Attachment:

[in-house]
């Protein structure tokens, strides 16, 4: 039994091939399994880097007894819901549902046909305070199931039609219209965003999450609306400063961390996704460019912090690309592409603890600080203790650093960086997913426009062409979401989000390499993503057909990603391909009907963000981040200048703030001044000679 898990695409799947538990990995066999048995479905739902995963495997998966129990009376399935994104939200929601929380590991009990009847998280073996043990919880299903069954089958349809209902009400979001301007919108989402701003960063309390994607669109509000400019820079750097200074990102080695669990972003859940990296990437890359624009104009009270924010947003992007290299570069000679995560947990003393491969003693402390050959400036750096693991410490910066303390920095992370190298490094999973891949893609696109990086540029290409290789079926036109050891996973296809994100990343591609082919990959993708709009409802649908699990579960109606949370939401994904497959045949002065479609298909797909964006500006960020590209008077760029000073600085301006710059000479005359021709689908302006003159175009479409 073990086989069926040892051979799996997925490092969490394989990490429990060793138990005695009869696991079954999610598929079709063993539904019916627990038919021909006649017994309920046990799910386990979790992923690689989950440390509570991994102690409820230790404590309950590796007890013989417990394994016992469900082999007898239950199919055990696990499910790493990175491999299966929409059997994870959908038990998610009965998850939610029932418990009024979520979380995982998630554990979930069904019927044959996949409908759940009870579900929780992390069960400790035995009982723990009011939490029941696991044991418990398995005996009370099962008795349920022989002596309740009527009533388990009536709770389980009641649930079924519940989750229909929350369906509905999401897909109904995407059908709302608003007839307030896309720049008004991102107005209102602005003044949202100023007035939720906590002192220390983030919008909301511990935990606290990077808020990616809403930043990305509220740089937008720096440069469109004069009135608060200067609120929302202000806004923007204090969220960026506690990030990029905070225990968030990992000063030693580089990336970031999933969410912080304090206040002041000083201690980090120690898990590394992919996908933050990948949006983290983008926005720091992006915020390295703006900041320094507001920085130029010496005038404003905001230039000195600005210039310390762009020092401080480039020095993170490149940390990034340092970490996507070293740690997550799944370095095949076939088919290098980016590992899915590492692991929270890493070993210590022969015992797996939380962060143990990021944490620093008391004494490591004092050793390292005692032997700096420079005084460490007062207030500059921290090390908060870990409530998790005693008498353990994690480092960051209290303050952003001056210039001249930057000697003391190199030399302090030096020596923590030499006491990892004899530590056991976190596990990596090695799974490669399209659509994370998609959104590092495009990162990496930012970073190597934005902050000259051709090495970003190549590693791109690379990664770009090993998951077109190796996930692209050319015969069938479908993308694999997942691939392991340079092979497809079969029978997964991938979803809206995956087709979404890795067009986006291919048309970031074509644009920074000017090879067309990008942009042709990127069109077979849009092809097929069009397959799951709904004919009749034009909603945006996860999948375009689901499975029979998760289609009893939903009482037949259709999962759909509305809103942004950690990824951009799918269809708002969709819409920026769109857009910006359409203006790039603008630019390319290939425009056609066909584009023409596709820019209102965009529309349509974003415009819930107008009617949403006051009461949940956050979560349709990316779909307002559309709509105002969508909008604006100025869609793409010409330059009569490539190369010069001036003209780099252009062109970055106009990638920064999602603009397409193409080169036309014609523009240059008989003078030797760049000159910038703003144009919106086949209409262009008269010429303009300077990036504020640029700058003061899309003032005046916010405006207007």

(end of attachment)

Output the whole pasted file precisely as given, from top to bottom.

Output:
[in-house]
């Protein structure tokens, strides 16, 4: 039994091939399994880097007894819901549902046909305070199931039609219209965003999450609306400063961390996704460019912090690309592409603890600080203790650093960086997913426009062409979401989000390499993503057909990603391909009907963000981040200048703030001044000679 898990695409799947538990990995066999048995479905739902995963495997998966129990009376399935994104939200929601929380590991009990009847998280073996043990919880299903069954089958349809209902009400979001301007919108989402701003960063309390994607669109509000400019820079750097200074990102080695669990972003859940990296990437890359624009104009009270924010947003992007290299570069000679995560947990003393491969003693402390050959400036750096693991410490910066303390920095992370190298490094999973891949893609696109990086540029290409290789079926036109050891996973296809994100990343591609082919990959993708709009409802649908699990579960109606949370939401994904497959045949002065479609298909797909964006500006960020590209008077760029000073600085301006710059000479005359021709689908302006003159175009479409 073990086989069926040892051979799996997925490092969490394989990490429990060793138990005695009869696991079954999610598929079709063993539904019916627990038919021909006649017994309920046990799910386990979790992923690689989950440390509570991994102690409820230790404590309950590796007890013989417990394994016992469900082999007898239950199919055990696990499910790493990175491999299966929409059997994870959908038990998610009965998850939610029932418990009024979520979380995982998630554990979930069904019927044959996949409908759940009870579900929780992390069960400790035995009982723990009011939490029941696991044991418990398995005996009370099962008795349920022989002596309740009527009533388990009536709770389980009641649930079924519940989750229909929350369906509905999401897909109904995407059908709302608003007839307030896309720049008004991102107005209102602005003044949202100023007035939720906590002192220390983030919008909301511990935990606290990077808020990616809403930043990305509220740089937008720096440069469109004069009135608060200067609120929302202000806004923007204090969220960026506690990030990029905070225990968030990992000063030693580089990336970031999933969410912080304090206040002041000083201690980090120690898990590394992919996908933050990948949006983290983008926005720091992006915020390295703006900041320094507001920085130029010496005038404003905001230039000195600005210039310390762009020092401080480039020095993170490149940390990034340092970490996507070293740690997550799944370095095949076939088919290098980016590992899915590492692991929270890493070993210590022969015992797996939380962060143990990021944490620093008391004494490591004092050793390292005692032997700096420079005084460490007062207030500059921290090390908060870990409530998790005693008498353990994690480092960051209290303050952003001056210039001249930057000697003391190199030399302090030096020596923590030499006491990892004899530590056991976190596990990596090695799974490669399209659509994370998609959104590092495009990162990496930012970073190597934005902050000259051709090495970003190549590693791109690379990664770009090993998951077109190796996930692209050319015969069938479908993308694999997942691939392991340079092979497809079969029978997964991938979803809206995956087709979404890795067009986006291919048309970031074509644009920074000017090879067309990008942009042709990127069109077979849009092809097929069009397959799951709904004919009749034009909603945006996860999948375009689901499975029979998760289609009893939903009482037949259709999962759909509305809103942004950690990824951009799918269809708002969709819409920026769109857009910006359409203006790039603008630019390319290939425009056609066909584009023409596709820019209102965009529309349509974003415009819930107008009617949403006051009461949940956050979560349709990316779909307002559309709509105002969508909008604006100025869609793409010409330059009569490539190369010069001036003209780099252009062109970055106009990638920064999602603009397409193409080169036309014609523009240059008989003078030797760049000159910038703003144009919106086949209409262009008269010429303009300077990036504020640029700058003061899309003032005046916010405006207007």